With only two people here – Scott and I – the local wildlife was a lot more adventurous: a lot more noises from the jungle at night, and a running battle with the squirrels, which keep stealing food at night.

    Thursday 22nd May, 1980, Pasongan.
    Wind light early, waves 2-to-4 foot and a bit weak and bumpy, but still good. We see four sharks and paddle in. They were swimming in the face of the waves, just near the impact zone. Paddle out after half an hour. Surf til midday, then come in and make lunch.

    Afternoon we just sit around talking, reading, and drawing. Wind freshens from the south later. No rain. Tried fishing after dinner: boring.


    (Photo Fitzpatrick)

    Friday 23rd May, 1980, Pasongan.
    Surf still only 2-to-4 feet, a bit lumpy, but very glassy and good fun. Had more bloody little fish fried with onions and peanuts again, added to Super-Mi and Scott’s keladi balls. Not too bad, at least this one was edible. Washed our hair this afternoon: first time in four weeks. I also squeezed out the pus from the zillion little infected cuts and mozzie bites.

    Saturday 24th May, 1980, Pasongan.
    Glassy at dawn today, and swell very straight with more power. Wind stayed offshore or glassy till noon or so, and we surfed till then. 3-to-4 foot and some perfect and very hollow waves. A good surf. Scott saw the sharks again, but this time the surf was too good to go in. We just didn’t sit up on our boards for a while.

    Later, I get a wave and line up the tube. Scott’s paddling out and it seems as if he’s staring awfully hard at me. I keep going along in the tube and fall off just as I’m coming out. Scott’s right there looking a bit worried. Apparently there was a shark skimming along inside the wave about five feet ahead of me, and when I fell off Scott thought I’d had it.

    Later, Scott sees a shark surface about ten yards out the back, but it’s heading out to sea, and the surf’s still really good, so we stay out.

    Scott is up at the swamp, standing on a log naked and brushing his teeth, when two Mentawai men from Tatiri paddle round the corner in a sampan. Scott sees them and jumps into the bushes. They see Scott, their first view of a white man, and head back out to sea at a rate of knots. God only knows what sort of ghost or spirit from the swamp they thought they’d seen, but judging from the shaky way they paddled that sampan back I’ll bet there were some lively stories in Tatiri tonight.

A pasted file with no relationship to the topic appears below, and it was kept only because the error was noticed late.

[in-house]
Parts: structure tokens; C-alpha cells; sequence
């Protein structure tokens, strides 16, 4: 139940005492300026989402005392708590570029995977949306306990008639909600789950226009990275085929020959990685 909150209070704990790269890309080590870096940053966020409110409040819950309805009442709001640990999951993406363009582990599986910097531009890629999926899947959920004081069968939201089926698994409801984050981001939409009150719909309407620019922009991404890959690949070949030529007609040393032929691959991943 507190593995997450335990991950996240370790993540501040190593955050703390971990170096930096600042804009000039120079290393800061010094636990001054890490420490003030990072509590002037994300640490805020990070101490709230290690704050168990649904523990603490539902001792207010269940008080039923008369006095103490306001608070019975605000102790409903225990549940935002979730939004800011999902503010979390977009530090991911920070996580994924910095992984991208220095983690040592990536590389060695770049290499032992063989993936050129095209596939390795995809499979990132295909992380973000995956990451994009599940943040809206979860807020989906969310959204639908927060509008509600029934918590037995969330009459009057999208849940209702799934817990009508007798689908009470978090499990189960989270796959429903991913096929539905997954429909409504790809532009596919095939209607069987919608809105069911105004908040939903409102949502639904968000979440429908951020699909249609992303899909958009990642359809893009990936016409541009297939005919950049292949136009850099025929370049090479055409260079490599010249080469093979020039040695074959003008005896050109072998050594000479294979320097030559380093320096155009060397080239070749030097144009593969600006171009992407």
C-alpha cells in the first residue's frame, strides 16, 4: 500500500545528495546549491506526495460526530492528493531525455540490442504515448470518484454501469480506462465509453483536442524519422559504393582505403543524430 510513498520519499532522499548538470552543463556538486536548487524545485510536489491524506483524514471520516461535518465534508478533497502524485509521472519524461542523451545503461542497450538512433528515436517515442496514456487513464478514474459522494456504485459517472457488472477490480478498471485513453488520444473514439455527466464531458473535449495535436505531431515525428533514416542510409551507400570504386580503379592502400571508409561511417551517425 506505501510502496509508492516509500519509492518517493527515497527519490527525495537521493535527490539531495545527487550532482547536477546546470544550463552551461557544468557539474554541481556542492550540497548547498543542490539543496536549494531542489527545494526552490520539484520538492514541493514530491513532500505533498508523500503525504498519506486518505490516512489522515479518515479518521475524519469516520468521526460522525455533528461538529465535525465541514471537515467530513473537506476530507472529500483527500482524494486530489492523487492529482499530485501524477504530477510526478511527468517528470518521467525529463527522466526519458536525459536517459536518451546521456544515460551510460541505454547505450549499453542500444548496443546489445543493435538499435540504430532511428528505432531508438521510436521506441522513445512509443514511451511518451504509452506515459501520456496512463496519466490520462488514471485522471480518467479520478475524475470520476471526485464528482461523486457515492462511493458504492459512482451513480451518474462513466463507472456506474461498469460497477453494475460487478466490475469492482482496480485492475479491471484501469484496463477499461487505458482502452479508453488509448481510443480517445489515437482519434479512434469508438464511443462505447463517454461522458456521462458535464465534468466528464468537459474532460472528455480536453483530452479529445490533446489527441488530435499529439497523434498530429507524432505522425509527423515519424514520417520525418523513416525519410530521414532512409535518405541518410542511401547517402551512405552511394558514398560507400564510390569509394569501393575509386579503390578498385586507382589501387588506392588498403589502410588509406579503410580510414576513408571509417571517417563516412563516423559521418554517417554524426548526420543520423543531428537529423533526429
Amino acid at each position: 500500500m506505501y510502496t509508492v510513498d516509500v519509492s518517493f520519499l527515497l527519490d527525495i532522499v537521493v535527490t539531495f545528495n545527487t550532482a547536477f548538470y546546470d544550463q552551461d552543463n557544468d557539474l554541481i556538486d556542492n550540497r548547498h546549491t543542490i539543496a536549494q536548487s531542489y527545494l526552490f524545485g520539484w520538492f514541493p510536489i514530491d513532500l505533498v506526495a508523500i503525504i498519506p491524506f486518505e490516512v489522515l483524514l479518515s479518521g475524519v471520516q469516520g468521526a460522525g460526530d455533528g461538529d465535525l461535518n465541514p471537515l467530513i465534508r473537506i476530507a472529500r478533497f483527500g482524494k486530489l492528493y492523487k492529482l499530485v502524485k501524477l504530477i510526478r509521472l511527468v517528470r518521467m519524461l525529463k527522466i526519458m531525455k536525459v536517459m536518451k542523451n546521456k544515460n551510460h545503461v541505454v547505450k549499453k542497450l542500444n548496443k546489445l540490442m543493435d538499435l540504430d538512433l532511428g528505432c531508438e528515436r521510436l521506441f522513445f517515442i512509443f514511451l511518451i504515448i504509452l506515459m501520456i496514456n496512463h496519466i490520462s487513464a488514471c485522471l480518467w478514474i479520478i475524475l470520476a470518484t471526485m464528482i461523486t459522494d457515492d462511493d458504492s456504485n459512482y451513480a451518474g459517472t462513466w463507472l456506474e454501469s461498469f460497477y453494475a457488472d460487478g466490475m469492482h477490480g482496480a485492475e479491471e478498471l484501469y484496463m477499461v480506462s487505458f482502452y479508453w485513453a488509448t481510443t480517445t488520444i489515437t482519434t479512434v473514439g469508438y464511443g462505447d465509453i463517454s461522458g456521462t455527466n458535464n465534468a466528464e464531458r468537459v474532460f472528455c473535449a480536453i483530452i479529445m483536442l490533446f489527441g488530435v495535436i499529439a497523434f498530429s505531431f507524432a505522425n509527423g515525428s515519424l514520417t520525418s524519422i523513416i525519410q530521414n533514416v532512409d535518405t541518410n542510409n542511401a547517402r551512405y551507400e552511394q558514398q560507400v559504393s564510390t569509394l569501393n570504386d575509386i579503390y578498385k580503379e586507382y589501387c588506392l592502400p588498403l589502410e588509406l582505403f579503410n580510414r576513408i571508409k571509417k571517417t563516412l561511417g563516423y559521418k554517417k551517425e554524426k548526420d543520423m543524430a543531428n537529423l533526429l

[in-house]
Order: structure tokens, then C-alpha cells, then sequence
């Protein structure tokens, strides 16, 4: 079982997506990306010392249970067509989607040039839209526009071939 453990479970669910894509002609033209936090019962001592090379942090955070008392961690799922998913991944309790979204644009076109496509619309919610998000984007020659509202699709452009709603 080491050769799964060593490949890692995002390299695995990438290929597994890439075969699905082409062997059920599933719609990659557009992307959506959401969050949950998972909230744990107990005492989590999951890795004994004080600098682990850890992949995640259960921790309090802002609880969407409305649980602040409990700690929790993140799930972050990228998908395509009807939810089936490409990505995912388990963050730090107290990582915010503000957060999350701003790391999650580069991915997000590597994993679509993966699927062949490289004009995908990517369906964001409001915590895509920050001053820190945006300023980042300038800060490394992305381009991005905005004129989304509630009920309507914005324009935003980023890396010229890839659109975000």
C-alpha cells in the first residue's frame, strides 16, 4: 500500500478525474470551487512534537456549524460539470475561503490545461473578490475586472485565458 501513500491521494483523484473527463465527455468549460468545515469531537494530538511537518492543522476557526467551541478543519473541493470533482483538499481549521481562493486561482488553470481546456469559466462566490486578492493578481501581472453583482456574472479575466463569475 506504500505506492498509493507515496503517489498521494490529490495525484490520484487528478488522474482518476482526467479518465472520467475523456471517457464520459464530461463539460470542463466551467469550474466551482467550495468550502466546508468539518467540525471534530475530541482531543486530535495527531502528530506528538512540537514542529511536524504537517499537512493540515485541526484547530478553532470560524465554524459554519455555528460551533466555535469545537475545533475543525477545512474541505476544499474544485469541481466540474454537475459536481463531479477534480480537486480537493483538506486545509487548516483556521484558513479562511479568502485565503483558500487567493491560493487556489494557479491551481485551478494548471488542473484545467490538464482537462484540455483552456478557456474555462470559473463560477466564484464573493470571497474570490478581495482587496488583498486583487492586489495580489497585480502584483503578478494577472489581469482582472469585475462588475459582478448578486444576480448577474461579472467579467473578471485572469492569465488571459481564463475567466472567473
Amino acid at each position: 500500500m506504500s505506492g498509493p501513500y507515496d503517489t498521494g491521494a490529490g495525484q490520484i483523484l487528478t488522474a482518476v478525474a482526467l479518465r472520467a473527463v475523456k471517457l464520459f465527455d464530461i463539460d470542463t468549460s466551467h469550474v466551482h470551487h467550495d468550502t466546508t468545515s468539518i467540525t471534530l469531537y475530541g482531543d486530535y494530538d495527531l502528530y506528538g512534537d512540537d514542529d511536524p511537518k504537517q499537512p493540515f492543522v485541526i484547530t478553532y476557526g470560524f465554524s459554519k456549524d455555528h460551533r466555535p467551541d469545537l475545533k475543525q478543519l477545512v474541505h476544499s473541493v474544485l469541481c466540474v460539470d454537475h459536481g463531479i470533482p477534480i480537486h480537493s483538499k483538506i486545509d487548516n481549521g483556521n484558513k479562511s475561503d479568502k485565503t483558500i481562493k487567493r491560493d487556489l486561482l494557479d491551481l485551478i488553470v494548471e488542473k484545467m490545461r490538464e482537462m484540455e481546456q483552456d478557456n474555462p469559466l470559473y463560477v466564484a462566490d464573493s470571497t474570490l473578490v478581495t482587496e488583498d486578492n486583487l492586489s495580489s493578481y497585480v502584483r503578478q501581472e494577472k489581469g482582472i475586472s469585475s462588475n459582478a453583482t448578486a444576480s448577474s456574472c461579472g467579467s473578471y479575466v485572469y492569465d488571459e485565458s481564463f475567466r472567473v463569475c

(Photo Fitzpatrick)

    Sunday 25th May, 1980, Pasongan.
    Surf was really flat today. We went round the point to fibreglass a memento of our stay here. It read like this:

    Australian expedition to the Mentawais: first surfed here May 1980 by:
    Scott Wakefield: “the surf’s bloody perfect but the regular drop-ins by the sharks worried me a bit ‘tho. It was no pleasure cruise.”
    Tony Fitzpatrick: “I didn’t fancy getting chased by the crocodile from the swamp behind the point – a lot of hassle just for a surf!”
    Chris Goodnow: “I’m complaining to the North Pagai County Council about the shocking living conditions and lack of seating arrangements!”
    All from Sydney, Australia

    Then went for a nice, easy afternoon surf. Came in at sunset and got totally ravaged by clouds of little biting sandflies. Ran across the rocks and home to dinner of fried rice and keladi chips.


    (Photo Fitzpatrick)

    Monday 26th May, 1980, Pasongan to Sikakap.
    Woke to find the surf was even smaller. Didn’t even bother to go surfing. Packed up, leaving wok, pots and pans, plates and cups to Martin along with a note saying thanks. Tiar arrived soon enough with the boat, and we left as the wind began to freshen from the north. Out on the ocean the swell was larger, maybe 3-5ft. Seems it was so much from the west that Tanjung Sinjai was blocking it from Pasongan. Maybe we should have gone and looked at the little point at Silabu. Next time!

    Back in Sikakap we picked up our passports. Got a lift across to K.V. Bella, a huge timber cargo ship in port at the lumber company. The captain was a jolly Israeli who thought our being “tourists in the Mentawais” was the funniest joke he’d heard in years. He gave us cold Californian soft drinks out of the fridge and salted almonds, and offered us a free ride to Padang.